Q: What about ExxonMobil (XOM )?


I don't own any gas or utility stocks right now. The top on oil stocks seems to be near, and I would look instead at profitable technology stocks over the next year.

Q: Returning to financials, what are your favorite stocks there?


I like a small bank group in San Francisco called UCBH Holdings (UCBH ). This company specializes in Chinese-American investing, and Chinese money coming into the country is going to banks with a hometown flavor. The stock is about $38 [as of Mar. 25], and pays a 16-cent dividend.

I've stayed away from the large financial stocks, but in that bunch, Citigroup (C ) has been making the most progress in profits in the last three quarters. If I had to buy one of the big bank stocks, it would be C.

Q: What's your opinion of gaming stocks?


Well, the gambling group is outperforming just about every part of the market right now, and there's no end in sight for states trying to get in on the gambling revenue. Of the group, International Gaming Technology (IGT ) is the world's largest maker of slot machines, making them a better buy than trying to pick one casino stock vs. another. IGT pays a 40-cent dividend and just raised earnings estimates for 2005. I expect it to hit $60 in 18 months (see BW Online, 3/24/04, "Tougher Odds Ahead for IGT").

Q: You pointed us a few minutes ago to "profitable technology stocks." Can you name some you like?


Back to Internet security stocks, there's a company, Websense (WBSN ). They make software to monitor the use of employees' Internet time during the workday. They found out that 60% of all traffic to gambling, shopping, and X-rated sites came between 9 a.m. and 5 p.m. weekdays. They now have over 300 of the Fortune 500 companies as customers, as they are trying to manage worker productivity.

Websense has a great market in front of them, because 70% of their business is done in the U.S. And because people are people worldwide, that same Internet policing is going to be necessary overseas. They have $170 million in cash, with zero debt. I like the stock to double in the next 24 months.

Q: I would like to understand your strategy as a hedge manager in dealing with this volatile market in these uncertain times. How are you allocated, and how do you hedge?


We're now 35% cash, and I buy stocks when the market demonstrates that it's going up in the coming two to three months. This was obvious last March: The market then pushed up about 65%. We're now in a short-term correction inside a bull market.

We watch for the strongest groups -- meaning wireless-telecom or Internet-security groups -- and as we track those groups, we look for the best stocks inside them to ride with the next wave up. We will get maybe 95% invested when the market shows us the next push has begun. I would suggest you watch the volume on the Nasdaq for this clue. We would like to see over 2 billion shares traded on one day, with the index up 2%, to tell us the next move has begun.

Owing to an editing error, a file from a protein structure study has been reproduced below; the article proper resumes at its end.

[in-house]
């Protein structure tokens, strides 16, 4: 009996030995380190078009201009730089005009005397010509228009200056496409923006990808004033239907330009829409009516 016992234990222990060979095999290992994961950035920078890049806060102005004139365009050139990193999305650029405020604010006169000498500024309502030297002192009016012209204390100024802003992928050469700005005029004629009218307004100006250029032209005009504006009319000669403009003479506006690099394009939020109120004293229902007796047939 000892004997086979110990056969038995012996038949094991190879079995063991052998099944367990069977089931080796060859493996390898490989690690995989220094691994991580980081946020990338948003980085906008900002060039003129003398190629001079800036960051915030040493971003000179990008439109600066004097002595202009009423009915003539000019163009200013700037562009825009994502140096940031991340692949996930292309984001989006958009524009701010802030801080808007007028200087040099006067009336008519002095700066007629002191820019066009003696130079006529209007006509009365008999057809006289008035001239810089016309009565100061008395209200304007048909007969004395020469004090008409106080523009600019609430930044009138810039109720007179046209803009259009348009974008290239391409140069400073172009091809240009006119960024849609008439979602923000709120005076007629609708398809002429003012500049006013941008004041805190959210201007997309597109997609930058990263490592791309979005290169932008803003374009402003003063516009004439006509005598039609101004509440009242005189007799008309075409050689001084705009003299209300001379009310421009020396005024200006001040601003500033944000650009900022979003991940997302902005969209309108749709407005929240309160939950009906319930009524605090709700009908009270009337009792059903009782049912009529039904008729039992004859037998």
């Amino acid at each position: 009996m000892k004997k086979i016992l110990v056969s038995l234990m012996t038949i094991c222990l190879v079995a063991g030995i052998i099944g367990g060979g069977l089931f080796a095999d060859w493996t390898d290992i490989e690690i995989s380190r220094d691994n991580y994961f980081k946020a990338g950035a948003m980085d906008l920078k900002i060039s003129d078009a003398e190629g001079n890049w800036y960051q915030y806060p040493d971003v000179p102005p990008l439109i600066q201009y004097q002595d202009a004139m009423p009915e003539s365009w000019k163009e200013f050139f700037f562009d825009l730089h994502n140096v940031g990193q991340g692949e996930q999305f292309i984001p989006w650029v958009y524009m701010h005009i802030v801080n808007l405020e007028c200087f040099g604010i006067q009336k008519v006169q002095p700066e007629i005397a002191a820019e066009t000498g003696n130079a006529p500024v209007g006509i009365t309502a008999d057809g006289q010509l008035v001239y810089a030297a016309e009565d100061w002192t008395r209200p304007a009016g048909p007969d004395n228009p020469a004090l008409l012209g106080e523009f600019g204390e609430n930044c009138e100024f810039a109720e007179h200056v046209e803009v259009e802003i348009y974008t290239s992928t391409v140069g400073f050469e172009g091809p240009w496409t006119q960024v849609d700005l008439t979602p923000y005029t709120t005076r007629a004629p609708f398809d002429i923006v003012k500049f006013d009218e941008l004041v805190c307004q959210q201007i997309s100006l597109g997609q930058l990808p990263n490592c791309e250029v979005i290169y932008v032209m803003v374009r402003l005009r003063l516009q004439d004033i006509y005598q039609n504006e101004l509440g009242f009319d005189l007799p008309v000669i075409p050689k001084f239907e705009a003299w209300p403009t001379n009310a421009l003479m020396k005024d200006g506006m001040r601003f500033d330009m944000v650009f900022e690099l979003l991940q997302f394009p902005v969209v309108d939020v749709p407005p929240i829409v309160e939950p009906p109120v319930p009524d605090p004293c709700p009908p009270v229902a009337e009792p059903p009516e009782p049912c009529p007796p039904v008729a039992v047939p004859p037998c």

Q: What about stocks in the pharma or biotech or health-care areas you might like?


First of all let me say that I think health care is a great area to prospect for stocks. Day after day, all we hear about is the cost of drugs or medical insurance. However, this is a very big market, and profitable companies have to be identified.

In that group, I do like Medtronic (MDT ). They have been growing sales and earnings 20% a year for the last 10 years. They have a lot of cash in the bank, pay a dividend, and have a corner on implantable pacemakers. I like the stock to hit $60 in the next 18 months.

Q: After the Presidential election, will the economy improve?


Great question. We expect a short-term sell-off if Kerry is elected, unless it becomes apparent by the polls that he's going to be a clear-cut winner. If so, that will be factored into the market before the election happens.

Q: What about Disney (DIS ) these days?


Although Disney has raised profit estimates for next year, there are still unknowns about who will be running the company, and the pullback on the stock reflects the uncertainty about what might happen. I would wait for a new president before being interested in buying the stock.

Q: What about Martha Stewart Living (MSO )?


This is another stock with an unknown cloud hanging over it, and as you've heard for many years, the market doesn't like uncertainty. Again, I would wait until management is finalized, and then look at the fundamentals of the company before buying.

Q: Back on software -- this time, Linux -- do you like Red Hat (RHAT )?


Yes, I do like Red Hat, but as I understand it, they're the distributor, and not the manufacturer, of the product, which does put them at risk. However, the stock is performing well, they're making money, and are certainly in a new niche that is legitimate. I would buy a little bit of the stock and see what happens.

Q: What asset class looks best to you now, small-, mid-, or large-cap?


I think small caps are due for a break, and I would look at mid-cap technology and wireless telecom to find the stocks with the best opportunity for growth this year.

Edited by Jack Dierdorff